Right about now I’m feeling a little like the woman in that Tracy Chapman song “Fast Car,” if only in the emotions rather than the circumstances, as she had to resign herself to letting go of the dreams she had of building a better life with this guy and tell him “take your fast car and keep on driving.” Thing is, the guy she found and shared an escape with was a deadbeat and the one I found wasn’t. He was simply seeking different things out of life than I am, different enough that we were in the same room but worlds apart in our minds. I don’t know if this reality makes it more or less sad, to be honest. When someone does something terrible or loser-ish its at least cut and dry. When you slowly grow apart and can’t find common ground anymore it isn’t. It’s all shades of gray, messy pencil and eraser marks everywhere. Both are confusing though. Both still frigging hurt.
I am now coming to terms with the idea that love and attraction alone is not enough to make a marriage work, but that’s a hard hard realization to come to, because I am a romantic, a sensitive person who wears my heart on my sleeve and for so long I truly thought romantic love was everything. Turns out there is more to life and if you do want a relationship you need compatibility too and that means that you need to see if future goals, everyday habits, and even your dark sides, the undesirable parts of your personalities, mesh well. I am now moving on, out into uncharted territory, with this knowledge. I’m not exactly sure what I’m gonna do with it though.
Someone told me recently that “a woman needs a man like a fish needs a bicycle,” but frankly I don’t agree. First off, I think people need people. We are social creatures. None of us are islands unto ourselves and if we try to exist as one, it is painful, like solitary confinement, a prison of loneliness that easily twists the human spirit into something it is not meant to be. Second, I think if you can find a partner (assuming you want one, and I do) that its a beautiful thing (very unlike a fish and a bicycle) and for people like me, who think hugs and kisses and sex and spilling my guts about inner thoughts and experiences, and texting funny videos, like this colorful spider looking like its twerking, and listening to someone sleepily tell me their plans for tomorrow while cuddling in bed…well, to not have a beloved to share those things with is painful. So to me it feels a lot more like being a serious cyclist without a bicycle. Even then I still don’t like the analogy – because comparing people to utilitarian objects just seems rude to me. Anyway, obviously any person can get along without it, but having someone special sure is nice.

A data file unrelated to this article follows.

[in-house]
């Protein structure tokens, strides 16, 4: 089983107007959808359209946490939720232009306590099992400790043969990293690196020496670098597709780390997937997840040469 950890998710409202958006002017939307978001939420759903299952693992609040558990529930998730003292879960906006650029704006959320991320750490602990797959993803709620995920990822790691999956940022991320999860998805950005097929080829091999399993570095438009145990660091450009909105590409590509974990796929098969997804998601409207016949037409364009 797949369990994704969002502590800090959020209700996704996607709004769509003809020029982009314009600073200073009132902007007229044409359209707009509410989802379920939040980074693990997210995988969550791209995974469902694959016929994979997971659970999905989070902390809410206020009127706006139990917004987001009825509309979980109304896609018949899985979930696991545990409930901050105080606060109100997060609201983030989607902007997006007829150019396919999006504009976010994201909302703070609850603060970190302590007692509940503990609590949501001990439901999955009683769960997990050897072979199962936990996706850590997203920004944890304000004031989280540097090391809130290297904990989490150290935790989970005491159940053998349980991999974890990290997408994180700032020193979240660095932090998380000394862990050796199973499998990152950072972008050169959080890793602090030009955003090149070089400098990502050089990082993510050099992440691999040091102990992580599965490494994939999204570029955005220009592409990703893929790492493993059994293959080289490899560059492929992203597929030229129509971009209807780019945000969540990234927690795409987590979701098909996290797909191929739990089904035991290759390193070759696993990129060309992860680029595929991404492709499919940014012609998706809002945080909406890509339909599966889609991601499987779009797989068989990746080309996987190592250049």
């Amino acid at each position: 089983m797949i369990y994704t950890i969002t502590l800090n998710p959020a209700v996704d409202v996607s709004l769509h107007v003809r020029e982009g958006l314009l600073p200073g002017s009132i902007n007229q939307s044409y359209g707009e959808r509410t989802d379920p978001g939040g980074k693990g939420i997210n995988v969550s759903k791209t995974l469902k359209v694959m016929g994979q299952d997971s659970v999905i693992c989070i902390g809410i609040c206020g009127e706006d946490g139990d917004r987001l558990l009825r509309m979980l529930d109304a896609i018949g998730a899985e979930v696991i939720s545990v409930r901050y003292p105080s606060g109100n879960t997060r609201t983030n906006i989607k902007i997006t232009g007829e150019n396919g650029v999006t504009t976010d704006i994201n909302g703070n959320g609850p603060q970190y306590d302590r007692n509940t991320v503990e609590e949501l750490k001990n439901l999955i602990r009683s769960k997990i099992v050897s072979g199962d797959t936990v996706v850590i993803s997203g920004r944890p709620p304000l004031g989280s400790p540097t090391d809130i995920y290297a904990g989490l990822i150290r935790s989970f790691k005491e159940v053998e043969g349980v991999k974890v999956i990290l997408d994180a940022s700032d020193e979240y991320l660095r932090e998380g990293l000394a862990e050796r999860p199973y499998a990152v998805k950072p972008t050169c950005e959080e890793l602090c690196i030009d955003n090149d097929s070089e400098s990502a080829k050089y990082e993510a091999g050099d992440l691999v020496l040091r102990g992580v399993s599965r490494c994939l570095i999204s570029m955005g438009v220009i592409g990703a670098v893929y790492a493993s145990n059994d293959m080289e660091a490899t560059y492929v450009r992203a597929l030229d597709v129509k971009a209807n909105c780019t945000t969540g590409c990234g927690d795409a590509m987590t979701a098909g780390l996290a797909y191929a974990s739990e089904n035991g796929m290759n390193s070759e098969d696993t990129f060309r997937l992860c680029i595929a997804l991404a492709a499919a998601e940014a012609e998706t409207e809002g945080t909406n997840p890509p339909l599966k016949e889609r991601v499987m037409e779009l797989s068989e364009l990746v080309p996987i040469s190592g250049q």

So I guess I am mentally rewriting fairy tales because I feel like I’m in between worlds right now, even more so than usual. I thought I had picked the partner I would spend life with. When I said those wedding vows I meant them. Now I am seeing that that will not be my life, that my destiny must lie elsewhere. After all, it has to, because I tried everything I knew to steer this relationship in a direction I was willing to live with and it did not budge, just got dug into the mud all the worse instead.
Now I’m trying to figure out what I want, just me, myself, no compromising. In a way I feel a little lost. I also feel overdue for an adventure, like I’ve been holding back from one for so long. Fact is I’ve spent too much time in this muddy harbor, and in shaking off years of accumulated seaweed and barnacles, I’m feeling the urge to travel. Still, once barnacles are on boats they’re very hard to get off and even if you scrape and pressure wash them all away, there will always be little circles left where they cemented themselves to the hull and those circles are almost impossible to remove.